5. During the Texas oil boom, Houston was home to a group of tycoons who had quickly (and quietly) become the richest men in the country. The most notorious of these men was Glenn McCarthy, the son of an oil worker from Beaumont who struck it rich as a “wildcatter” digging wells throughout the state. McCarthy spent lavishly, regularly sinking into debt before seeing his fortunes rise again with the flow of Texas gold. In 1949, he built the $21 million Shamrock Hotel in Houston, and hosted an over-the-top opening party, attended by 3000 people, that included numerous Hollywood celebrities and a chaotic live national television broadcast. The Houston Chronicle called it “bedlam in diamonds.” McCarthy sold the Shamrock to the Hilton family several years later to pay off his debts, but still couldn’t keep himself from purchasing 14 newspapers, a collection of local bars, and his own “Wildcatter” brand of bourbon. He served as the inspiration for Jett Rink in Edna Ferber’s novel Giant (played in the movie version by James Dean), and has gone down in history as the quintessential Texas oilman and “King of the Wildcatters.”

Courtesy of Special Collections, University of Houston Libraries

In 1935, local businessman Will Horwitz built an underground tunnel that connected three of his downtown movie theaters. Inspired by the passageways beneath Rockefeller Center in New York, the tunnels included a penny arcade, shops, and a wine tavern. Over the next few decades, private companies added to the tunnels, creating a system that today spans six miles and connects 95 city blocks.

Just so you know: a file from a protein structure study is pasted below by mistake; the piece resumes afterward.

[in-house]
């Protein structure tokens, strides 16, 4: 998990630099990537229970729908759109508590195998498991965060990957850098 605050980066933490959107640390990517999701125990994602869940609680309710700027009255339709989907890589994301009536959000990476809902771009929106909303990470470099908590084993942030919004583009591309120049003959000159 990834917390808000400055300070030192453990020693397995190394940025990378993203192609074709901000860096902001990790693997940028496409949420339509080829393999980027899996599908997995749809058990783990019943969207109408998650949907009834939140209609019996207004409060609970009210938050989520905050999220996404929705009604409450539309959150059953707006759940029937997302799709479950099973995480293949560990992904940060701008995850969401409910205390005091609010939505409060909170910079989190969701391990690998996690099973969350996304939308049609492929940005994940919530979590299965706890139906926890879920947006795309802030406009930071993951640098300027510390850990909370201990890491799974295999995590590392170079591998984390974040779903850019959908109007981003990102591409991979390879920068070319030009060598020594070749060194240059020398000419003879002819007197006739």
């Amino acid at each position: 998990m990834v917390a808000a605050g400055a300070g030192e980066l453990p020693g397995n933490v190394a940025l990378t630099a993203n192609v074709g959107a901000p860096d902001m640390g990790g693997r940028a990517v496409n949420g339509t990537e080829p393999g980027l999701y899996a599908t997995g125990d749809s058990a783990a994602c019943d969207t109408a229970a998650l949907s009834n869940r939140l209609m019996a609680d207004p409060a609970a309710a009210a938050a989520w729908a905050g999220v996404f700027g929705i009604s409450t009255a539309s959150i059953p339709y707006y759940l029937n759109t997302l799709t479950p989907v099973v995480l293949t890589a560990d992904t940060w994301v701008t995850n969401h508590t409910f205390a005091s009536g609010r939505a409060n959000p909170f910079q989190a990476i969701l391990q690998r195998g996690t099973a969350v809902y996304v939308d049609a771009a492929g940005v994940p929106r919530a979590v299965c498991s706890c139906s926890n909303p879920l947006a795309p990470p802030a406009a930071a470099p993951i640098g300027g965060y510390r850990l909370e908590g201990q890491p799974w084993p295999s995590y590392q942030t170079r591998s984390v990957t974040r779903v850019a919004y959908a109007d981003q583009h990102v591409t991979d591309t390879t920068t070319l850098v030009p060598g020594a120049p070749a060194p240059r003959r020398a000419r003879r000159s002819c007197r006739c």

7. The Texas Medical Center, the largest medical center in the world, sees 7.2 million patient visits per year. That’s more than three times the population of Houston.

8. NASA’s Johnson Space Center was originally awarded to Tampa Bay. But after military officials there declined to shut down MacDill Air Force Base, the contract went to the search committee’s number two city, Houston. It didn’t hurt that many Washington politicians at the time were from Texas, including Lyndon Johnson and house speaker Sam Rayburn [PDF].

9. Houston is the largest city in the country without formal zoning laws. But that doesn’t mean there are chemical plants next to luxury high rises, or skyscrapers built in the middle of city parks. Instead, the city relies on local ordinances, deeds, and other measures to regulate building codes while still keeping the real estate market nimble.